The Culture of Smoking by Brigada
Croatian design studio Brigada was inspired by cigarettes and smoke rings to create glowing cylindrical rooms for an exhibition about the culture of smoking (+ movie).
The Culture of Smoking: From Taboo to Taboo took place at the Gliptoteka gallery in Zagreb and focussed on the role smoking has played in Croatian art, photography, graphic design and film over the last 150 years.
Brigada was interested in the idea of smoking as a social taboo. Although a ban on smoking in enclosed public places in Croatia was lifted in 2009, there are still strict regulations on the promotion of smoking in the country.
In response, the designers wanted to hide the paintings, photographs and artefacts on show. They created a series of glowing fabric cylinders, which they describe as "reminiscent of smoke circles or oversized cigarettes".
The interior of each space was lit from above to avoid any shadows, plus artworks and prints were hung from scaffolding structures, as they couldn't be mounted onto the walls.
The walls of the surrounding gallery were painted black to contrast with the brightness of the white fabric. Curtains hung over the entrance to every room.
Past projects by Brigada include an installation for a book that can only be identified in the dark.
See more exhibition design on Dezeen, including an architecture exhibition with looping walls and a performance exhibition filled with concertinaed ribbons.
Photography is by Domagoj Kunić and Domagoj Blažević. The movie is by Red Studio.
Here's some extra information from the designers:
The Culture of Smoking: From Taboo to Taboo / exhibition design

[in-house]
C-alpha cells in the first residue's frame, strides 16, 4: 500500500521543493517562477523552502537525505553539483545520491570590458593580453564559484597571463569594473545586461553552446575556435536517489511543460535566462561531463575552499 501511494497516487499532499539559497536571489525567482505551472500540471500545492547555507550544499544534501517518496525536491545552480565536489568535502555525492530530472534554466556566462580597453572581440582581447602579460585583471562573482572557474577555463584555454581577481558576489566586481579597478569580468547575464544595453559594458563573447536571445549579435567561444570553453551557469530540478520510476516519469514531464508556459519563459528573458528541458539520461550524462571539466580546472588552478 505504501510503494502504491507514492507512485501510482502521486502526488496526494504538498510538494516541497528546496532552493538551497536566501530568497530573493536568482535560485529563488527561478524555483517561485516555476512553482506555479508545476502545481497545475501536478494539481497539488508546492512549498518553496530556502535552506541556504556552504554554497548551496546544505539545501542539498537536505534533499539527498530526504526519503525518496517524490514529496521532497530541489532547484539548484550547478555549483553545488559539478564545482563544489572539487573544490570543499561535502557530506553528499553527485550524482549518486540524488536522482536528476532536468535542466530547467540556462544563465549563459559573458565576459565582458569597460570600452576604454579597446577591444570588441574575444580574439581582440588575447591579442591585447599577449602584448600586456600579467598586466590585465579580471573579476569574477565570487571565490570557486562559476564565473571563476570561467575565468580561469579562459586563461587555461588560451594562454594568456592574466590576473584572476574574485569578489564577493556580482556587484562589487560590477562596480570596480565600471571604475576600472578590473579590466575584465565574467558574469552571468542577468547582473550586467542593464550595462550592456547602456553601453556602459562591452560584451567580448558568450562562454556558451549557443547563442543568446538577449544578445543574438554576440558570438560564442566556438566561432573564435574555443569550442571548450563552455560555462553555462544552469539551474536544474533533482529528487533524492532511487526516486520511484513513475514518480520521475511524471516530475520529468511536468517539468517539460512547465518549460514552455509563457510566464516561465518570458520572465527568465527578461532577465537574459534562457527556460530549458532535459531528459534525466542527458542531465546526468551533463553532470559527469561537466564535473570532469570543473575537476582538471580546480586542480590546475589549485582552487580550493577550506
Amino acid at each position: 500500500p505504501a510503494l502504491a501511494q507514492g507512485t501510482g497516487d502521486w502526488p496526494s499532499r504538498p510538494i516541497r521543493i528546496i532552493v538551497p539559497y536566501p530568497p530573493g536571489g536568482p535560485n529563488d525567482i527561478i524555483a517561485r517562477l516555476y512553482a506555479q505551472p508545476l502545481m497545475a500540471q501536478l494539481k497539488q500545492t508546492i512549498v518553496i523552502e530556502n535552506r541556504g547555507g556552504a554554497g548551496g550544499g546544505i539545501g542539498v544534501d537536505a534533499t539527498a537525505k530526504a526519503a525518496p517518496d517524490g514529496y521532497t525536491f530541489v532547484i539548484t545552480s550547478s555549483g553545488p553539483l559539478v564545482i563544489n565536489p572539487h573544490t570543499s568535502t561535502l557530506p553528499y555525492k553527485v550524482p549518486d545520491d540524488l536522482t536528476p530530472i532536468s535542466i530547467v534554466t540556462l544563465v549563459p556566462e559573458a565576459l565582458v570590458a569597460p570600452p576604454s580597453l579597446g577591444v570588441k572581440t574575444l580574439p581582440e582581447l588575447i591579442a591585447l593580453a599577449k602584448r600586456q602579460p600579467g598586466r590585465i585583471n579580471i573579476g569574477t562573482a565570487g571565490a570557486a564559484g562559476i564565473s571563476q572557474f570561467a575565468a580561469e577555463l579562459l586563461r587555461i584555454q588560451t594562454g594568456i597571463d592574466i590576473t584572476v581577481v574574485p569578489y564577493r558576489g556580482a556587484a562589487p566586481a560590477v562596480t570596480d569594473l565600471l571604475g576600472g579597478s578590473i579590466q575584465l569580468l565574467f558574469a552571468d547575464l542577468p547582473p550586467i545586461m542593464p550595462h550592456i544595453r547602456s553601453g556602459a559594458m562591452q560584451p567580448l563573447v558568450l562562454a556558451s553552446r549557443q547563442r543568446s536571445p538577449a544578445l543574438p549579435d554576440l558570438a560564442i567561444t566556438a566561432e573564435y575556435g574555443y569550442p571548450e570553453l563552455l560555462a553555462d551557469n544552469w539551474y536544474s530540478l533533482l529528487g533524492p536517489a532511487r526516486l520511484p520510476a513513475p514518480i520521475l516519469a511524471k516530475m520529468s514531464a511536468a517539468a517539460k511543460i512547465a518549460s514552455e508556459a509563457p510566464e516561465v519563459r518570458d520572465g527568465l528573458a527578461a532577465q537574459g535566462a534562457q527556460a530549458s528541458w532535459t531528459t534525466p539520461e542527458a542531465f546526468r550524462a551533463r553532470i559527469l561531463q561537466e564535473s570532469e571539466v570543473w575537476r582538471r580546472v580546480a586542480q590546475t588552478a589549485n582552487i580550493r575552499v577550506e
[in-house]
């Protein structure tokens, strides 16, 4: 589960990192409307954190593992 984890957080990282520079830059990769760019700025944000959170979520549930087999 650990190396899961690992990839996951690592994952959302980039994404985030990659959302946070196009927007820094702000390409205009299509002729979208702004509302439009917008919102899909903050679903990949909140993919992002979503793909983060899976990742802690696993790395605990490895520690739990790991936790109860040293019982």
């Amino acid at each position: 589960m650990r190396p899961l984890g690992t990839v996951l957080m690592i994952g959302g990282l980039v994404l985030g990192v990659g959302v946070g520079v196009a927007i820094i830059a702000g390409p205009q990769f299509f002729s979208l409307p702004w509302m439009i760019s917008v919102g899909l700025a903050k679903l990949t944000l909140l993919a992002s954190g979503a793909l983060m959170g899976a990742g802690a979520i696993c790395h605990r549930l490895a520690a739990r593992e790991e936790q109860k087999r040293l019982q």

Glypthoteque HAZU, an art institution in Zagreb, Croatia, wanted to explore the link between smoking, art, and the concept of taboo – a hazy relationship made even more complex by Croatia's strict laws on the promotion of tobacco. The resulting exhibition, The Culture of Smoking: From Taboo to Taboo, focuses on the role smoking has played in artistic and popular culture by bringing together paintings, posters, photographs, films and ephemera created over the last 150 years.
Taking inspiration from the phenomenon of smoke, the main goal of the agency Brigada was to recreate its very essence in the gallery space itself by completely altering a well-known exhibition space. Playing with the idea of taboo, their intention was to design an anti-exhibition – a display that hides the exhibits even from the museum itself.
They decided to create a 'nonspace' that plays with perception on different levels. By transforming and concealing all the existing elements of the gallery and painting the entire area black, the conventional exhibition space disappeared. Inside of it they built a completely new space, one that has no walls or ceilings, only cylindrical display rooms reminiscent of smoke circles or oversized cigarettes.
Softly illuminated from within, their enticing glow invites visitors to come take a closer look. But only after stepping into the space are the objects of taboo revealed. With no walls to hang paintings on, they designed modern easels that hint at the moment of artistic creation – usually in a smoke-filled studio. A special system of freestanding display cases and slender cylindrical rods exhibits smaller objects.
Ceiling lights illuminate the exhibits without creating any shadows to provide a contrast between the outer (black) and inner (white) space without disrupting the ephemeral feeling of the whole exhibition.
The display rooms create an atmosphere charged with mystery, discovery, and sustained interest. Visitors excitedly move back and forth between display spaces, revisit their favorite rooms, and ultimately create their own path through the exhibition.
Brigada - Damjan Geber (Creative Director), David Kabalin (Architect, Project Manager), Simon Morasi Piperčić (Product Designer), Marina Brletić (Architect), Kristina Jeren (Architect), Lorenzo Cetina (Assistant)
Bruketa&Žinić OM - Davor Bruketa, Nikola Žinić (Creative Directors), Zrinka Jugec (Account Director), Ana Baletić (Art Director), Branka Lovrić (Designer)
Curators: Igor Zidić, Feđa Vukić